From here we start to complete the checklist that is on the check-up form and get the seat fitted to the child.  We make sure that the harness is threaded correctly in the slots, that the angle of seat is appropriate for the child; the retainer clip is at arm pit level, an on down the checklist.  I like to educate parents on using LATCH or using a seat belt.  A lot of times parents don’t understand what LATCH is or how it works in their car. They don’t know they can use the top tether with the seat belt or with LATCH, but not all of them together.  It’s fun to share tips and tricks with parents or things that have worked well with my own kids and their car seats.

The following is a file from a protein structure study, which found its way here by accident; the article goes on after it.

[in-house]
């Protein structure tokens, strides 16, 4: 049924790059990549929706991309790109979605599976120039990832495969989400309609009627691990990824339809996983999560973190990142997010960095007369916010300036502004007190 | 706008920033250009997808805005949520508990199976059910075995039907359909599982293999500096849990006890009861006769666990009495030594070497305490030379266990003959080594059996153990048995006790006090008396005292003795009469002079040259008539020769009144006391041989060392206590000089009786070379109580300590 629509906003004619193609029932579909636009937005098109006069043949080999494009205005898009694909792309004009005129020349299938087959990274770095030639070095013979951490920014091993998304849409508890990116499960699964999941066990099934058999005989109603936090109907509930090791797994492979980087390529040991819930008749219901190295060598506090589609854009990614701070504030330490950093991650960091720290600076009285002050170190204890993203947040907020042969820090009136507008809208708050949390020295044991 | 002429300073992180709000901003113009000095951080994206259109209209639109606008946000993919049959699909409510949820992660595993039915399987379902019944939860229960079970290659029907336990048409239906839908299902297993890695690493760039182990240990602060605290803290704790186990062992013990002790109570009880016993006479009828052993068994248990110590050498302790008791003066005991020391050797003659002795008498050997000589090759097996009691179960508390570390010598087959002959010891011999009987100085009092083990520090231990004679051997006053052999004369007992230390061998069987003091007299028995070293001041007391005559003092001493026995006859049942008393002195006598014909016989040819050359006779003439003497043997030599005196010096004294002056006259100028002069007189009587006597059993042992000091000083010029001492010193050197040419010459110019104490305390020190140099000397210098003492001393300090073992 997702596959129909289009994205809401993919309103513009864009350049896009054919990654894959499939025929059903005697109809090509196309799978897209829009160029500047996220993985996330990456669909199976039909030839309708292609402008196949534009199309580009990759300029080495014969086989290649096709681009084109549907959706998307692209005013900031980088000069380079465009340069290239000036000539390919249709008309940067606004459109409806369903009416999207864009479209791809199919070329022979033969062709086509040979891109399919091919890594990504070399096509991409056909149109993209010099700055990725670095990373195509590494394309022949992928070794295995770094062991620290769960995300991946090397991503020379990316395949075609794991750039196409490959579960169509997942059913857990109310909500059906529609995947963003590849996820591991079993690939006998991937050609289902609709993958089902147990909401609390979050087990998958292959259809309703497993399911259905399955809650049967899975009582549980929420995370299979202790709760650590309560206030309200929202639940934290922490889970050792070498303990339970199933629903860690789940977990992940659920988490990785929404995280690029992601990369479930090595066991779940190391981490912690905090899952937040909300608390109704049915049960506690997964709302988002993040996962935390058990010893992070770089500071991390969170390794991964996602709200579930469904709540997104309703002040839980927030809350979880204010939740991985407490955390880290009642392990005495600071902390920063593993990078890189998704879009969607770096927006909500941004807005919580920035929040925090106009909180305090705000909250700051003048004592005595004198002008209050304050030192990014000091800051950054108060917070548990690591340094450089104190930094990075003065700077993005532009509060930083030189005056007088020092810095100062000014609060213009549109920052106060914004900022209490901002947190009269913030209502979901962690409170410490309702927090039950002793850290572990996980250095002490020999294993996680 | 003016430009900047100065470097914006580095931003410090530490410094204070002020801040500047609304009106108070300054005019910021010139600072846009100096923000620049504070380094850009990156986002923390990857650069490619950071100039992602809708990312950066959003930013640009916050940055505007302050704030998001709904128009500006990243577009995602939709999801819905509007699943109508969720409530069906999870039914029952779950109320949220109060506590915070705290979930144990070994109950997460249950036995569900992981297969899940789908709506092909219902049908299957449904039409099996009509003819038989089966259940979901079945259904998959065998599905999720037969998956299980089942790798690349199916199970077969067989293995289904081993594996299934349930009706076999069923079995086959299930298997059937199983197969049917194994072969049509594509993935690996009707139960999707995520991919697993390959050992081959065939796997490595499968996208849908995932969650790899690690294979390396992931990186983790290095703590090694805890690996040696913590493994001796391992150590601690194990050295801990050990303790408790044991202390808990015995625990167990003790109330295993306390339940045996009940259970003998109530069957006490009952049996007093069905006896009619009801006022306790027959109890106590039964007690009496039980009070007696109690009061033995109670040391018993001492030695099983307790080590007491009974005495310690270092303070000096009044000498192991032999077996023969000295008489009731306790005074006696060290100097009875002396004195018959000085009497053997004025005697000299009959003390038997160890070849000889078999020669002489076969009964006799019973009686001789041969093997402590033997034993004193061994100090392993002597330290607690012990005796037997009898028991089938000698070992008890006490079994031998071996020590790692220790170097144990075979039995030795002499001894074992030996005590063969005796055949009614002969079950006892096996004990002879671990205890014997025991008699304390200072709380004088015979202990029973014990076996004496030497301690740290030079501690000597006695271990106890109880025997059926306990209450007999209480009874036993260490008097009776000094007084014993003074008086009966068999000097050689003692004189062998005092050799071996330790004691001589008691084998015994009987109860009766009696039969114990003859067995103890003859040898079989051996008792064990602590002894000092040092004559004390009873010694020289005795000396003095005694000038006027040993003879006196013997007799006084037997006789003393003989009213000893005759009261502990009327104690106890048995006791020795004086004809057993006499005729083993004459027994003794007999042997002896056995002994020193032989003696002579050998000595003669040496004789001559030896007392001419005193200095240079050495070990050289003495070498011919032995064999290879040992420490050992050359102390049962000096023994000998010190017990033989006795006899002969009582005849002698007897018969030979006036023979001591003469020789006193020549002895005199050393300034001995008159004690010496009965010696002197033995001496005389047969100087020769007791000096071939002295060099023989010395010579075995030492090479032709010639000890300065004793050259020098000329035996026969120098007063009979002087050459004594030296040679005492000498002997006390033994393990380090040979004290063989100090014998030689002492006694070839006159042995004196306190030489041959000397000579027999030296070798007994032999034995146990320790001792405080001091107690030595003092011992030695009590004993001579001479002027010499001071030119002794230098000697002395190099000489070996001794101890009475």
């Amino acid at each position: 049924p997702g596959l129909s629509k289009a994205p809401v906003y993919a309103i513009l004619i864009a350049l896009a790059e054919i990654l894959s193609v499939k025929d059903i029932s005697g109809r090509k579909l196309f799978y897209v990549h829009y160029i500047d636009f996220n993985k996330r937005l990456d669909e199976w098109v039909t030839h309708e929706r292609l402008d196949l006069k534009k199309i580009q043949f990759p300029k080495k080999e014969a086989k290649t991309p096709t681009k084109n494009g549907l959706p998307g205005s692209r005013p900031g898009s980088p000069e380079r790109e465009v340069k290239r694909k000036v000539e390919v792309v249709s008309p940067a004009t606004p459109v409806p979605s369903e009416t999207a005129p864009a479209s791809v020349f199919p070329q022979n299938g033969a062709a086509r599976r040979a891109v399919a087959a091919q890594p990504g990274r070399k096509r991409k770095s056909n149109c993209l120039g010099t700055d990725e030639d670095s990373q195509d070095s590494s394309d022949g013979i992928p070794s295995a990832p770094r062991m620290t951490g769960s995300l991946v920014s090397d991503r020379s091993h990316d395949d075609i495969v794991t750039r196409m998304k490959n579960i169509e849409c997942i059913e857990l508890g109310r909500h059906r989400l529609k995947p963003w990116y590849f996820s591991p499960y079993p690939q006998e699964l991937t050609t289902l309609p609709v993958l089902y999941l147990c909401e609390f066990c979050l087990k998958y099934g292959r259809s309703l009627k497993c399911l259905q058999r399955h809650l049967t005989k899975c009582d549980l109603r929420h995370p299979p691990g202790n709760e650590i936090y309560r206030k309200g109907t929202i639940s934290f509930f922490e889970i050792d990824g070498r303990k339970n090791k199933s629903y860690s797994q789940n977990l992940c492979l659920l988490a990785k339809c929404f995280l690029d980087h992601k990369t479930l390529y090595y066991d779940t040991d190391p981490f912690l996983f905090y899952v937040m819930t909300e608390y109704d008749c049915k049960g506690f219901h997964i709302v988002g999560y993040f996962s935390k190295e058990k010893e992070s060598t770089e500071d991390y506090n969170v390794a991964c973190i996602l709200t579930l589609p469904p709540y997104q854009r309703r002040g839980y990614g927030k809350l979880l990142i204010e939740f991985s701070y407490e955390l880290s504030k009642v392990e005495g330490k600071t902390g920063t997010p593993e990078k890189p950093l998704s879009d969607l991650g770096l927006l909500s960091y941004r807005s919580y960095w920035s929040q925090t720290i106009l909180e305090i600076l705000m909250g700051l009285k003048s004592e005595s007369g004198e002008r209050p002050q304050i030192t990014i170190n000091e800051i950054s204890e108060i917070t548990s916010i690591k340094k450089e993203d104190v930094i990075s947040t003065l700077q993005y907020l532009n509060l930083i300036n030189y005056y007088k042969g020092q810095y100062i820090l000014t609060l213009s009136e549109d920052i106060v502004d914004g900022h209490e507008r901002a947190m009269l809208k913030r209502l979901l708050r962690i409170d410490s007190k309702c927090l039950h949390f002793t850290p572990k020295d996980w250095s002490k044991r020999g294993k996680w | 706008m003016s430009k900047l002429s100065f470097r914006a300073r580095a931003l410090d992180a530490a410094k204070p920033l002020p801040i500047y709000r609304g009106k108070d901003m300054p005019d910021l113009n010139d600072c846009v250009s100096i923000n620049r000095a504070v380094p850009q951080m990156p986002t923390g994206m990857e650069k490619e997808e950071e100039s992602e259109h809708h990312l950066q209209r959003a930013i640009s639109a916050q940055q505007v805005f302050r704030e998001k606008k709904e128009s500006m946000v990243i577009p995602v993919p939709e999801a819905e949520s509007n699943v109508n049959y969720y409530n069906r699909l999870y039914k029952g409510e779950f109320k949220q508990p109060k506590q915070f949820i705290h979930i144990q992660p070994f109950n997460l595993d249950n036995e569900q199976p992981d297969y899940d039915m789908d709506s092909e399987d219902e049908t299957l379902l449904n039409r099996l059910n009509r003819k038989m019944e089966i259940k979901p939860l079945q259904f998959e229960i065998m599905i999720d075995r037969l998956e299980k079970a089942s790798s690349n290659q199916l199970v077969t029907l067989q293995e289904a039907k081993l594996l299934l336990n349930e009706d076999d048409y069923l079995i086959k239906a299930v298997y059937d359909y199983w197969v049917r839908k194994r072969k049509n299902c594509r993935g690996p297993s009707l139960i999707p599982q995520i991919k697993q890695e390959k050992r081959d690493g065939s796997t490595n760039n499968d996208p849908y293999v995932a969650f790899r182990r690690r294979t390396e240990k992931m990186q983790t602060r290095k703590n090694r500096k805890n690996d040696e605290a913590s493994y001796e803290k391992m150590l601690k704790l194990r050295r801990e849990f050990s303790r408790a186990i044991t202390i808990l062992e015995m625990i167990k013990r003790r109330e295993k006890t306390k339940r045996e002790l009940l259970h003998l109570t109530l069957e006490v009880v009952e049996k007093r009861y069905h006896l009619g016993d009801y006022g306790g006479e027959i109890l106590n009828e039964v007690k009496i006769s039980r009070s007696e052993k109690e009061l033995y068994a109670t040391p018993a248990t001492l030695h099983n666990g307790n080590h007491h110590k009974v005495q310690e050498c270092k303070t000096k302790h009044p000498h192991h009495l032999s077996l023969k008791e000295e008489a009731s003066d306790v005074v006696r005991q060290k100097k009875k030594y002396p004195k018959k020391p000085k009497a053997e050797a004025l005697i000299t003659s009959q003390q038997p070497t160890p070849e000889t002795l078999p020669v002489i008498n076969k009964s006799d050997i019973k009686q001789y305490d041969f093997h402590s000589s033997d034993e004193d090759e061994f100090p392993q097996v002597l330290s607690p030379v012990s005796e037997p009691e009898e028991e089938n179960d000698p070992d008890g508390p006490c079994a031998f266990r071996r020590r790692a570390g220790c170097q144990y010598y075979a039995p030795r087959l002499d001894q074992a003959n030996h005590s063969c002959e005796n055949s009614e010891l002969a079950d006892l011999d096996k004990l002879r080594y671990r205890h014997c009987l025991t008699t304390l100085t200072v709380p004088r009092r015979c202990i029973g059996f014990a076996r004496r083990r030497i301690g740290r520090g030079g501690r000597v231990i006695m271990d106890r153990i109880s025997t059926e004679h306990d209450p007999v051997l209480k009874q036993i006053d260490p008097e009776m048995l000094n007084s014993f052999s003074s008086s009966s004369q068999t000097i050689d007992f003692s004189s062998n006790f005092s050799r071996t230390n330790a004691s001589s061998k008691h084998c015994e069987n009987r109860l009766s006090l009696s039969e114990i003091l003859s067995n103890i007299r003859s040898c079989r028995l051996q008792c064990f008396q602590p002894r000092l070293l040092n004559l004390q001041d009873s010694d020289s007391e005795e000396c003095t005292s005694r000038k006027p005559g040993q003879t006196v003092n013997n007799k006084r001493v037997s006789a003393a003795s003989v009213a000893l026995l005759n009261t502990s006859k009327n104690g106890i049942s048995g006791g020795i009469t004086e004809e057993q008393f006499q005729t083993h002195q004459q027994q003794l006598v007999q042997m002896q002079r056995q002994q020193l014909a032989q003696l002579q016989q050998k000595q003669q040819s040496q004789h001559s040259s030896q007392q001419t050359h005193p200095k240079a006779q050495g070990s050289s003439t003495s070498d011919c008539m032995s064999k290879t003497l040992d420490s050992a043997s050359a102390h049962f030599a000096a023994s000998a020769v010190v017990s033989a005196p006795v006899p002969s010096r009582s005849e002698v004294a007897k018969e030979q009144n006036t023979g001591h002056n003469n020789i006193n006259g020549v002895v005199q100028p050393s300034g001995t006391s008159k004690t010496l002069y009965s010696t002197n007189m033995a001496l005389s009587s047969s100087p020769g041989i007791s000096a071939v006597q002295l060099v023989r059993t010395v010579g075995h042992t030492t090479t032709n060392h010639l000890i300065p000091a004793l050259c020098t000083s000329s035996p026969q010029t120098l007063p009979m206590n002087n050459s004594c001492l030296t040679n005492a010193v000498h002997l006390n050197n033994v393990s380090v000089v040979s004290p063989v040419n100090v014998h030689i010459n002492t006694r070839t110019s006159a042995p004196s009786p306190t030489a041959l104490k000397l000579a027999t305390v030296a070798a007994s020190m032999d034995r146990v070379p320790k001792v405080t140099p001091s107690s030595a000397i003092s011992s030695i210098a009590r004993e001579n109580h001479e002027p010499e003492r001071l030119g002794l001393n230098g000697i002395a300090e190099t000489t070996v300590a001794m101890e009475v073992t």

Once the checklist has been completed we take the child and the seat out to the car.  Depending on the car and the time frame they have, we will look at their owner’s manual and the LATCH manual to see the best placement for their car seat.  We can show them best practice, but it is always parent’s choice of what they want to do with their child.  Some parents already know where they want to place the seat in their vehicle, so if that is the case, I begin by showing the parent how to install the car seat correctly in the car. Once it is installed correctly, I take the seat out and have the parent or caregiver install it.  The seats needs to be installed by the parent or caregiver before leaving, so they know how to do it and feel comfortable doing it.  It also takes the liability away from us at the clinic and puts it on the parent, since they are the one who installed it”.

More resources

 

To learn more about how to make sure your community knows about your program, go to the next section.